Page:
There was an unofficial changing of the guard Wednesday at the BevHilton, as outgoing News Corp. prexy-COO Peter Chernin and the company’s newly minted digital czar Jon Miller sat together and expressed optimism that TV fans’ defections to online viewing bodes well for Hollywood.

The event was a panel on the third and final day of the Milken Institute’s Global Conference at the BevHilton.

CBS topper Leslie Moonves said the consumption of entertainment on the Internet is a “quandary” that he and other execs “think about every day,” but one that must be dealt with in order for networks to succeed in the future.

“I’m a TV guy,” he said during a discussion moderated by Variety VP-editorial director Peter Bart, with a panel that also included Imagine honcho Brian Grazer. “In the old days our content was on the network and you would worry about getting ratings and getting paid for it. Advertising is way down and our businesses are challenged.”

The most loyal viewer of a TV show today only watches it on a traditional screen half the time, Moonves said, with the rest of the episodes viewed on a DVR or on the Web.

That kind of behavior will increase as a younger generation makes watching entertainment online a habit, said Miller, whose mandate includes MySpace. “It’s been baked into what they do,” he said. “There will be more consumption of media through online means.”

“I think it’s a great time for optimism,” Chernin added. “We’re living in a world of greater opportunity than we’ve ever seen. Our jobs are to sit here and think of ways to invent new kinds of content, new ways of delivering them and new models that will work.”

While it’s inevitable that the decision of what gets made in the future will be somewhat dictated by a digital audience, Grazer was concerned that creativity should also ultimately have a strong voice.

“Trying to bring science to something that’s not scientific doesn’t work,” Grazer said.

The panelists were part of a starry lineup that included such showbiz-media names as Steve Forbes, Arnold Schwarzenegger, Rupert Murdoch, Viacom chief Sumner Redstone, Eli Broad, Tribune chairman Sam Zell, Larry King and producer Norman Lear. A crowd of 3,000 attended the confab.

At the Wednesday afternoon sesh, Miller cited Hulu.com as an example of how people are watching longer-form programming like TV shows and movies, which is attracting marketers to spend more of their ad dollars online.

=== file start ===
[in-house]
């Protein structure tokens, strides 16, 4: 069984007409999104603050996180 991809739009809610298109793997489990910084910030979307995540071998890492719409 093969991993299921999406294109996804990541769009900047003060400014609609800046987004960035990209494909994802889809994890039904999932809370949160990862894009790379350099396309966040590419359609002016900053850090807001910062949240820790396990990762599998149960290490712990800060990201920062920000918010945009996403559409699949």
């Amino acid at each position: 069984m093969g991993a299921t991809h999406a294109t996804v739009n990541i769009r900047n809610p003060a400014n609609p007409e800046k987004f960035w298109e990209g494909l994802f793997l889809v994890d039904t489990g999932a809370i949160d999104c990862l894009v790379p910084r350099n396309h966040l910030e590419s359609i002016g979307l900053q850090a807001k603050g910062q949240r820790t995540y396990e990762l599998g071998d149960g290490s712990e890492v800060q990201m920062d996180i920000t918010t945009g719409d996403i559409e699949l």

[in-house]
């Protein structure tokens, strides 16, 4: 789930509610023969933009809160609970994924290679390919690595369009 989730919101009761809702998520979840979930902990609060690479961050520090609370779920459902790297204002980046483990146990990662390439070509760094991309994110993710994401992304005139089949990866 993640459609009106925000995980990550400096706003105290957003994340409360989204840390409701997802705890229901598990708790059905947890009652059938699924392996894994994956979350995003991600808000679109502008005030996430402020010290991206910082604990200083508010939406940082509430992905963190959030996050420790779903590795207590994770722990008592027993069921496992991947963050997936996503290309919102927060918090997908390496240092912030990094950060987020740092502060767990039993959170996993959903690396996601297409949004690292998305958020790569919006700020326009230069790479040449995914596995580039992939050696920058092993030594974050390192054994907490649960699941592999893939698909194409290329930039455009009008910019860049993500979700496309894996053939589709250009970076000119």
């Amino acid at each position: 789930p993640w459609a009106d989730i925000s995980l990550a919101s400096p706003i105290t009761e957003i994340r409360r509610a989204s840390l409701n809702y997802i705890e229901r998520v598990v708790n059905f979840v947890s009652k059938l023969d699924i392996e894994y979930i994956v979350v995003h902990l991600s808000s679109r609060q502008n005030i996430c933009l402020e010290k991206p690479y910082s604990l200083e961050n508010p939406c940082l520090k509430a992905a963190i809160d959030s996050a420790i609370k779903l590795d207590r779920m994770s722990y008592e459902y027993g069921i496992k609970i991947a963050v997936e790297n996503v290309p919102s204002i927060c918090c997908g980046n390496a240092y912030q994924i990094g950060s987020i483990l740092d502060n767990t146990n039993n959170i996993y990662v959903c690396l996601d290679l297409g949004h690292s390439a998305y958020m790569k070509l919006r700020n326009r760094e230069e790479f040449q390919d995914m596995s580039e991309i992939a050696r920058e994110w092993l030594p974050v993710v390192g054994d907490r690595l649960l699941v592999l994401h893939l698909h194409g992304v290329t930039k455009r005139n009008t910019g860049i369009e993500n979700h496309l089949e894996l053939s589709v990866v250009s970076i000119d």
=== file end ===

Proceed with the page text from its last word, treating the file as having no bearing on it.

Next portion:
Those are increasingly coming in the form of video ads that resemble the type of 30-second spots seen on TV, largely because advertisers and their agencies are comfortable with the format.

“It’s a form of transaction that has gone on for a long time and agencies feel comfortable about,” Miller said. “It can lead to a real business being created online.”

Marketers still fret over the lack of a standardized way of measuring online programming, which makes planning campaigns difficult.

But the distribution of programming online can ultimately “be your friend,” Moonves said. “Every one of us needs to embrace that.”

He cited reruns of TV shows as one area where networks have benefited, with the Web offsetting losses from lower ratings on TV.

“People don’t really watch reruns on television, but the Internet offers up an opportunity to monetize reruns,” Moonves said.

The guilds naturally want their members compensated for any digital dollars collected.

“It’s a very challenging time and a time of uncertainty,” Chernin said. “I don’t blame the guilds for being nervous and trying to do their best to protect their members. But there’s no scenario in life where you can legislate protection from marketplace changes. The notion that the guilds can legislate the way consumers can consume content is not going to happen.”

The growth of the box office this year shows that there’s still a sizeable audience that wants to see movies at the megaplex.

Grazer attributed much of that to consumers making moviegoing an event.

“What we’re asking people to do is something that’s inconvenient — get a babysitter, get in the car, get a good parking spot, get a good seat — but people seem to like to do that,” Grazer said. “It’s now thought of as an inexpensive full day. It will be something that will flourish.”

Source: Variety

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Headline, Industry News

Milken panel dishes on TV’s future